Columbia 14325-D was recorded on May 15, 1928 in New York City.  Seth Richard sings, accompanying himself on twelve-string guitar and kazoo.  The DAHR notes takes “2” and “3” as issued for both sides; these are both take “2”.

First, Richard sings the plaintive and eponymous “Lonely Seth Blues”.

Lonely Seth Blues, recorded May 15, 1928 by Seth Richard.

Next, Seth gets wild on his signature song, “Skoodeldum Doo”, a jazzed up adaptation of Papa Charlie Jackson’s “Skoodle-Um-Skoo”.

Skooodeldum Doo, recorded May 15, 1928 by Seth Richard.

Decca 7126 – Bumble Bee Slim – 1935

Some people cast aspersions on the quality of Bumble Bee Slim’s body of work, declaring it to be inferior, or “unbluesworthy”.  I can’t speak for his entire body of work, because I’ve only listened to a fraction of it, but I think both these sides—particularly the latter—are quite excellent blues sides of the more urbane variety epitomized by Leroy Carr, which proved to be the most commercially profitable style in the Great Depression days than the country blues most coveted by collectors today (and I can’t claim to not be a part of that bunch).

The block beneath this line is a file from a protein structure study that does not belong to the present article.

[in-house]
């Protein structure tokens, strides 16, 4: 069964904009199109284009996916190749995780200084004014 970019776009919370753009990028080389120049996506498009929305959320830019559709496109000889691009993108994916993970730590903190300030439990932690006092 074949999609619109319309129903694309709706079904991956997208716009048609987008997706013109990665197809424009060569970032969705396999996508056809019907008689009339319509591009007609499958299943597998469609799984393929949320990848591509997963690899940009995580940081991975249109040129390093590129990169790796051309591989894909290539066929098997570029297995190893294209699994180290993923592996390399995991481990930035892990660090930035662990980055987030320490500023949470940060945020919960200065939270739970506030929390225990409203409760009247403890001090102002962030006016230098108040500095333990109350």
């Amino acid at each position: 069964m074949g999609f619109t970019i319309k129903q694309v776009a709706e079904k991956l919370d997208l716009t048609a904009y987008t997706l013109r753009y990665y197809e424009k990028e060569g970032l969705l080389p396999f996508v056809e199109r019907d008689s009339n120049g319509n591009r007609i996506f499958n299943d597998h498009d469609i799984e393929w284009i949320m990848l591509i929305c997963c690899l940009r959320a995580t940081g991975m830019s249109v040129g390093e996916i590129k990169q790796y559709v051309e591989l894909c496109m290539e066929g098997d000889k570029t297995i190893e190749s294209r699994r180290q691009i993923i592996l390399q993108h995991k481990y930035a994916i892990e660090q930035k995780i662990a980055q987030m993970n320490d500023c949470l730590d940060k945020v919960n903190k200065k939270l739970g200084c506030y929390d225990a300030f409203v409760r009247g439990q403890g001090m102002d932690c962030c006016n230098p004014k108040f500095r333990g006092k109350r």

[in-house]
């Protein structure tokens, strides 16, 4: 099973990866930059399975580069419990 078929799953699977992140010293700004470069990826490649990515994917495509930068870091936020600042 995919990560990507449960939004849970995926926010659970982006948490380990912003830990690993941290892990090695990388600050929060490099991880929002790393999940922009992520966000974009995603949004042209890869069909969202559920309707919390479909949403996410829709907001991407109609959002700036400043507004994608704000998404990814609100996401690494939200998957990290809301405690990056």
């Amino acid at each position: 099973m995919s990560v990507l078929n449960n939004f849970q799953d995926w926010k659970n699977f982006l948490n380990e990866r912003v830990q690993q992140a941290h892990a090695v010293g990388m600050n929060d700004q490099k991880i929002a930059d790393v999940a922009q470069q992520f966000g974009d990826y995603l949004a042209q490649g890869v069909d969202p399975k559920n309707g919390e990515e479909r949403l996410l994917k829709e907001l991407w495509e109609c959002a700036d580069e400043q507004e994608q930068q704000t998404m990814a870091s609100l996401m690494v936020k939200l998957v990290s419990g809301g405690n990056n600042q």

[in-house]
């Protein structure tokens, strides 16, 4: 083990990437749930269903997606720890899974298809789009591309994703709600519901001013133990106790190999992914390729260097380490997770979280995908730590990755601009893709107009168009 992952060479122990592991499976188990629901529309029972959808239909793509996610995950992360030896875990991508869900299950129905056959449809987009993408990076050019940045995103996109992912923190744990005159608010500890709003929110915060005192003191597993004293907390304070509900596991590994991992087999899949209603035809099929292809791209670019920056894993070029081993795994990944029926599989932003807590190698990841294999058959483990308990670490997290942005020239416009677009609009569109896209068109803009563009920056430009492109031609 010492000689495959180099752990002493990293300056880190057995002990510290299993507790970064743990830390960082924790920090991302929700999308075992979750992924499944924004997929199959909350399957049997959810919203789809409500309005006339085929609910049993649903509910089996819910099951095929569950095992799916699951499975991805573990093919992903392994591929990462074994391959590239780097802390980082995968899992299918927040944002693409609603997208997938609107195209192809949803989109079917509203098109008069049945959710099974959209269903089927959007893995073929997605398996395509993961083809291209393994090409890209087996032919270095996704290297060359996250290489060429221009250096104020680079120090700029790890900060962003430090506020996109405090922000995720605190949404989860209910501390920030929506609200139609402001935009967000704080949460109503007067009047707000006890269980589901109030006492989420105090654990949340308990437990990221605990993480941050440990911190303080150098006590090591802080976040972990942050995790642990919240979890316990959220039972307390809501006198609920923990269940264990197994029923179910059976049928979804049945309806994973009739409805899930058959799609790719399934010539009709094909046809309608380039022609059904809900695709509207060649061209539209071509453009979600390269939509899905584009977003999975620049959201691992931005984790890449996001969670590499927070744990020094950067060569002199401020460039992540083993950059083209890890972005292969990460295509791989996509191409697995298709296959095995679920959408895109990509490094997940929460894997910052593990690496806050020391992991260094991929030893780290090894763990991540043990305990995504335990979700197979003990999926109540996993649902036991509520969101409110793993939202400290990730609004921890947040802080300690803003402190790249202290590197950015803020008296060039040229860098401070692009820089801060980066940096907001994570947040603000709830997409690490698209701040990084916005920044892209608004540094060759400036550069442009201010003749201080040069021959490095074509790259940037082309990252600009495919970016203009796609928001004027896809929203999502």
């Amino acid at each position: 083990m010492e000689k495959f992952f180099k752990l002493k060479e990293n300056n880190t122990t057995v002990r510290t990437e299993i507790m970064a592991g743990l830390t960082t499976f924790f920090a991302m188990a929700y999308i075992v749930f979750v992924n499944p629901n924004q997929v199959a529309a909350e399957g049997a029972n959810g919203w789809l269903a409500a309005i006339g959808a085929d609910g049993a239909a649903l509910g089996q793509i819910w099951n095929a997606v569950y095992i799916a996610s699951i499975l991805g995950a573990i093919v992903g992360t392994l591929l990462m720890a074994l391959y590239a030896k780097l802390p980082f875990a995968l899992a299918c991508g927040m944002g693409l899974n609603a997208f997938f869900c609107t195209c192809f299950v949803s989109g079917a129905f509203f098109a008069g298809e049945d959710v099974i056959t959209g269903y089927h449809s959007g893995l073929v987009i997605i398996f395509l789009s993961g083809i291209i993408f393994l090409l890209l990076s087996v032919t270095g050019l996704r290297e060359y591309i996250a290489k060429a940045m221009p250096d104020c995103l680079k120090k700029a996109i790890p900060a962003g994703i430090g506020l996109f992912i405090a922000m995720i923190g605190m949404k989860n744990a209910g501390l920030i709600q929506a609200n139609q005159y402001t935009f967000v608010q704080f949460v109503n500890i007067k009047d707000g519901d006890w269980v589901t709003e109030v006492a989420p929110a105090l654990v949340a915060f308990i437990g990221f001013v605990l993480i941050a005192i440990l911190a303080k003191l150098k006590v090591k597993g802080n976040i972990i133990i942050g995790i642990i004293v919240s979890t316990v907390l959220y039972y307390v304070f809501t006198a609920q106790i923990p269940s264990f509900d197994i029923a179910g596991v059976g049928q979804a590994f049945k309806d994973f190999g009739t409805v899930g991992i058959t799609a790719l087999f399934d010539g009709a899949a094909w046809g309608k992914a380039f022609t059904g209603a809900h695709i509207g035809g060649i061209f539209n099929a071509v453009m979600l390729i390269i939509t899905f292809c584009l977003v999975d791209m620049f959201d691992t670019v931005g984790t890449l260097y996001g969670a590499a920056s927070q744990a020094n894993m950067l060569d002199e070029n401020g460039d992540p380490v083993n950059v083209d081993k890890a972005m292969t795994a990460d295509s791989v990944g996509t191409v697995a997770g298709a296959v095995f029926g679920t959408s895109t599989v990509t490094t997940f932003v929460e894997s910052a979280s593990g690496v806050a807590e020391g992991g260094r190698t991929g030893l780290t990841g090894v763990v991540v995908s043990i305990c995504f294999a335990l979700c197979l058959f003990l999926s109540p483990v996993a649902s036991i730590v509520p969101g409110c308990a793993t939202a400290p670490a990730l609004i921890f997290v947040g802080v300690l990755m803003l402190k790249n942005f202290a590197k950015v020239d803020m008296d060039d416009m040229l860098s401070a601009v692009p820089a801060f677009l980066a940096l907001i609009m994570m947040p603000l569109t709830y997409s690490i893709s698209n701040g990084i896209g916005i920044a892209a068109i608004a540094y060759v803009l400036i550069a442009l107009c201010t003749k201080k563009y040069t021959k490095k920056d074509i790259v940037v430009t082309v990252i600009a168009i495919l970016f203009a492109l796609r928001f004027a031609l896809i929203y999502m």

Amos Easton was born in Brunswick, Georgia on May 7, 1905.  He learned to play the guitar, and ran off to join the circus at the age of fifteen.  Winding up in the Midwest in the early days of the Great Depression, Easton made his debut recordings under the name “Bumble Bee Slim” in Grafton, Wisconsin for the faltering Paramount Records in October of 1931, resulting in six sides backed backed by slide guitar, including an adaptation of Memphis Minnie’s “Bumble Bee”—from which he presumably derived his stage name—as “Honey Bee Blues”.  Drawing a great deal of inspiration from popular blues duo Leroy Carr and Scrapper Blackwell, Easton recorded again half a year later, this time for Vocalion, producing the popular “B and O Blues” as well as another rendition of Minnie’s “Bumble Bee”, this time under the title “Queen Bee Blues”.  From then on, Bumble Bee Slim recorded in earnest with Vocalion from 1932 to ’37, Decca and its subsidiary Champion from 1934 to 1936, and Bluebird in 1935 and ’36 (as “Amos”).  Though able to play guitar himself, Easton did not play on many of his records, and was instead accompanied by a variety of guitarist and pianists, including at various times Big Bill Broonzy and Peetie Wheatstraw.  After concluding his business with Vocalion, Easton went home to Georgia.  A few years later, he relocated to California, a place in which he had expressed great interest in a number of his songs, and in the middle of the 1940s, Slim began recording again on burgeoning West Coast blues and jazz labels.  In the 1950s and early 1960s, he recorded several albums, but could not achieve the success he had known in the 1930s.  Amos Easton died in Los Angeles, California on June 8, 1968.